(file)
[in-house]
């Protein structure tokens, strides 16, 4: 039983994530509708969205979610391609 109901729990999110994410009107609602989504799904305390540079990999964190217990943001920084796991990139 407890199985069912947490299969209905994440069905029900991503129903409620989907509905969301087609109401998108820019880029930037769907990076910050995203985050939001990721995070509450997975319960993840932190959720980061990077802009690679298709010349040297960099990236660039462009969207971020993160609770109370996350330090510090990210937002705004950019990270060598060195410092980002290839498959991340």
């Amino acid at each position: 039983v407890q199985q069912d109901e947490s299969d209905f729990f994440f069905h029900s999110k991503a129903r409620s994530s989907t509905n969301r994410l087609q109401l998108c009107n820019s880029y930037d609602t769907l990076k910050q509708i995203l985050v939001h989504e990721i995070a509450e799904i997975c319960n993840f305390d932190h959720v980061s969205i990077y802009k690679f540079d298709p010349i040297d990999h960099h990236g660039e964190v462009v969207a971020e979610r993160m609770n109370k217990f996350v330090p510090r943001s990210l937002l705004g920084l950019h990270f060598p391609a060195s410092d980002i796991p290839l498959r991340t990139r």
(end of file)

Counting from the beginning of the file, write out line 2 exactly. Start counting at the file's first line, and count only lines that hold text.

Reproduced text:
């Protein structure tokens, strides 16, 4: 039983994530509708969205979610391609 109901729990999110994410009107609602989504799904305390540079990999964190217990943001920084796991990139 407890199985069912947490299969209905994440069905029900991503129903409620989907509905969301087609109401998108820019880029930037769907990076910050995203985050939001990721995070509450997975319960993840932190959720980061990077802009690679298709010349040297960099990236660039462009969207971020993160609770109370996350330090510090990210937002705004950019990270060598060195410092980002290839498959991340």